Mexico City (Jagran News Network): A month after taking charge of the police force in one of the country’s most violent cities, Manuel Farfan, a former brigadier general in the army, died on Thursday in a spray of bullets along with four of his bodyguards and his private secretary.

The 55-year-old had been appointed police chief in Nuevo Laredo, on the Texas border. He was one of 11 retired military officers appointed in the past year as local chiefs to monitor security in disturbed Tamaulipas State, a recent epicenter of smuggling and drug trafficking organisations against which the state have been fighting since last year.

The former police chief in Tijuana was an army officer known for stern actions against crime but also accused by human rights groups for using excessive force.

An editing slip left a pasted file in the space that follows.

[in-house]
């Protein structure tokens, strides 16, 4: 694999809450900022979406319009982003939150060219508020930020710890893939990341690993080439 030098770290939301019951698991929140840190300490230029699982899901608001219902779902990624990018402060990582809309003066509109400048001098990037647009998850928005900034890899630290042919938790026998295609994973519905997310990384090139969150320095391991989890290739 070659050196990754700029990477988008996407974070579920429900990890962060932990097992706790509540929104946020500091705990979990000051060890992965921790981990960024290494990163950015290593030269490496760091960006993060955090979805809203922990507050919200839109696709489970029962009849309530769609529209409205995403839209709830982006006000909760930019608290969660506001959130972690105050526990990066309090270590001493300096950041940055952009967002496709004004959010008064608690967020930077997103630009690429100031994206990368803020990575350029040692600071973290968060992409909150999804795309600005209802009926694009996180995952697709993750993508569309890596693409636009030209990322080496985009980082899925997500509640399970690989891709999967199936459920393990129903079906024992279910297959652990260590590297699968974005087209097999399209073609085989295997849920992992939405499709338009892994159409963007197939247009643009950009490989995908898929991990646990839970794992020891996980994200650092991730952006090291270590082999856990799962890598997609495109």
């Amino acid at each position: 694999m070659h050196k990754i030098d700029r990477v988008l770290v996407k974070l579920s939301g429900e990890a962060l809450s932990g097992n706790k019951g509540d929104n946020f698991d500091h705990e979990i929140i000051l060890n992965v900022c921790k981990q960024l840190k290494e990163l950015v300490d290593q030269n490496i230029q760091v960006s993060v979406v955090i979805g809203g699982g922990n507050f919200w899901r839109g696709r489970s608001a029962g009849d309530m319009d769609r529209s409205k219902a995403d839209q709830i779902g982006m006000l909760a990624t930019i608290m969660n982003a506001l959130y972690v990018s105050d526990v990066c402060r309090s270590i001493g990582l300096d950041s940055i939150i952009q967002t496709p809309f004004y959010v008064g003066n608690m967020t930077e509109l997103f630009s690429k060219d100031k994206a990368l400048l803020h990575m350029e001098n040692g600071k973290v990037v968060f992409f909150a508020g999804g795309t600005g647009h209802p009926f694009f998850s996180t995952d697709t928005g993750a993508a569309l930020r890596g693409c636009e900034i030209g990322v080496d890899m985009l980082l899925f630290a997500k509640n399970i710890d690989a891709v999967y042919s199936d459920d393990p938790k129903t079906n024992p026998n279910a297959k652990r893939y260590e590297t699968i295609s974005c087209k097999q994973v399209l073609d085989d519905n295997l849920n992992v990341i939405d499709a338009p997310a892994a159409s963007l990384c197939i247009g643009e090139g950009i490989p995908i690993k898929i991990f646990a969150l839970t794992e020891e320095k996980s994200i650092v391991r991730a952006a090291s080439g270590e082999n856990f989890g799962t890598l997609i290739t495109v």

The incident of Farfan resembles the killing of the police chief in Nuevo Laredo in 2005 just hours after he took office.

The police gave no motive behind Farfan’s slaying, but it shows the signs of an organised crime attack, delivered with high-powered weapons as he drove home in his pickup truck.

In January, Farhan announced a list of 50 extortionists the police would hunt down, in part by posting their pictures around town. He also ensured to fire officers who could not pass polygraphs and other confidence tests.

Mexican government records show that 115 people were killed in Nuevo Laredo last year in violence related to organised crime, a significant increase from the 12 tallied in the city in 2009.

Egidio Torre Cantu, the Governor of Tamaulipas who took office January 1, pledged a crackdown on organised crime. His brother, Rodolfo, was assassinated in June while running for Governor.